"Your luck really excellent. You should be glad you saw her while she was sober. If she hadn't been..." the chief's wife's voice trailed off without completing the sentence.

"Sober? What do you mean? Is the witch really crazy?"

"No. She usually turns into a black bear. She becomes very aggressive when she does. Who knows what would've happened if you ran into her while she was like that..." the chief answered confidently.

Turn into a bear Claude's arse! It was just a costume... He didn't know if he should be impressed by the girl's acting skills, or dismayed at the villagers' gullibility.

"I'm serious," the chief continued earnestly, "I once went out hunting with the lord. The witch attacked some of his servants. Three died and the fourth was crippled for life. The lord was so terrified he left that very day. He's not visited the village since, never mind go into the forest. I saw the corpses with my own eyes too. You could barely recognise them as human."

Something didn't make sense. The girl should've been a child at the time. She could not have fought four adults, killed three, and wounded the fourth.

"How long have you known about her?" Claude asked.

"... About twenty years. I remember being saved by her once. I was thirty at the time. The lord came to the village and demanded we get him hydrangeas. We didn't have any, so we had to head up the mountain to find some. It took five days, but we got one near a cliff. I slipped and fell down it when I tried to pick it, thought. But then, a large black bear leapt in and saved me.

"I thought I was gone for good and passed out from the pain, but I woke up several hours later -- under a tree and wounds treated and bandaged. Even the hydrangea was fine. I saw some scribbles on the ground near me. It said we could exchange salt and food for medicine and told us where to leave the stuff.

"We've been trading with her ever since. So it's not that we don't want to sell you the recipe for that medicine, it's that we don't know it in the first place. The paste isn't for treating external injuries. In the past, the witch used to make a kind of black paste that was magical for treating external wounds, but two years ago, she said that she ran out of ingredients and couldn't make more. The only thing we can still buy it the green one that treats fevers and colds."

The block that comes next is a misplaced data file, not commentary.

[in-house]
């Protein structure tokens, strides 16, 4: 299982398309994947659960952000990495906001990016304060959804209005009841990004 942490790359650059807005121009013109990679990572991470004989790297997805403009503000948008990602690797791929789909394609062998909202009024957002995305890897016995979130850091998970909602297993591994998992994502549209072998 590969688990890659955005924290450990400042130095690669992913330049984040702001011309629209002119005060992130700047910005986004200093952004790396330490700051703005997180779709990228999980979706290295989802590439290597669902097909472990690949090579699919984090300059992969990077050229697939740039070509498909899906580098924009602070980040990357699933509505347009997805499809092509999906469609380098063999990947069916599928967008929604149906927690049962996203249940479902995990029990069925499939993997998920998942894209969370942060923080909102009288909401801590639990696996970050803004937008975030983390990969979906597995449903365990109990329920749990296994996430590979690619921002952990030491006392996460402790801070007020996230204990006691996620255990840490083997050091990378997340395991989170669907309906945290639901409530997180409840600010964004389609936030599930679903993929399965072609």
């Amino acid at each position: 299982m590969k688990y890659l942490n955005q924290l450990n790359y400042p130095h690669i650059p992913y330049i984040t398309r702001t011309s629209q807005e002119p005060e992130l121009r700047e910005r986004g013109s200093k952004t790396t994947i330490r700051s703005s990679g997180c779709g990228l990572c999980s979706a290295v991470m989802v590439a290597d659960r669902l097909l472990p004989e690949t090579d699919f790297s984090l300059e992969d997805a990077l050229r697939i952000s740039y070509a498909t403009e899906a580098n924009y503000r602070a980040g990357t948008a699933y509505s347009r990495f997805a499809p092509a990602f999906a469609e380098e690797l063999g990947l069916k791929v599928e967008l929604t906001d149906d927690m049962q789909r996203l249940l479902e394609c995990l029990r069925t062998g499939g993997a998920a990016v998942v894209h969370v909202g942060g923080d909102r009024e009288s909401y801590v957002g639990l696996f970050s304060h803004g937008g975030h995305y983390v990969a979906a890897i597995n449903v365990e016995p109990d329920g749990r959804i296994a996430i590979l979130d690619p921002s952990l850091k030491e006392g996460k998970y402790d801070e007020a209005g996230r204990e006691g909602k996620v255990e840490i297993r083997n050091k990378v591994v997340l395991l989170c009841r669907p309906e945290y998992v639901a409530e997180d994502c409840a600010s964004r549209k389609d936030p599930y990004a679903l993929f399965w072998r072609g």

The chief's account provided many clues. The witch in the chief's story was not the same one he'd met. She might have been the girl's teacher or guardian though. She clearly wasn't around anymore, however.

"She hasn't hurt anyone?" Claude asked.

"No, Sir. Everyone knows the wilderness behind the ridge is her territory. We keep away. It's too far anyway. We only go up the mountains for foraging and firewood. The witch's medicine has also become our specialty."

Claude nodded.

"No wonder you told me not to go there. You were afraid I would discover this."

"Please forgive us, Sir," the chief apologised sincerely, "We wouldn't worry about the witch ourselves. I doubt anything will happen if we run into her. But you're an outsider, so we don't know whether the witch will hurt you..."

"Don't worry. I won't disturb her peace nor will I blame you for wanting to keep it secret. I won't tell anyone else about it. Instead, I should thank her for pointing me the right way in the mountains. Who knows if I would've been able to make it back without her help. Since she wants salt and food, I'll go trade them with her two days later. You're won't fault me for that, right?"

"Ah, we won't. We are actually rather thankful for her. The paste she makes allows us to trade other daily necessities that we need. However, our poor village isn't able to provide her with any good food. How could we blame you for wanting to help her? Instead, we should thank you."

"Alright, then it's decided. Get back to your work then. I'll be taking my leave now. By the way, Myjack and Gum will come back from town with some supplies and blackwheat ale. If your village needs anything else, feel free to trade them with some goods from the mountain," Claude said as he left.

"Ah, thank you for your care, Sir," the two thanked in unison. As there was no longer a lord in the area, the things they foraged from the mountain belonged to them. Trading them with Claude was a rather good idea as it saved them the trouble of going to town.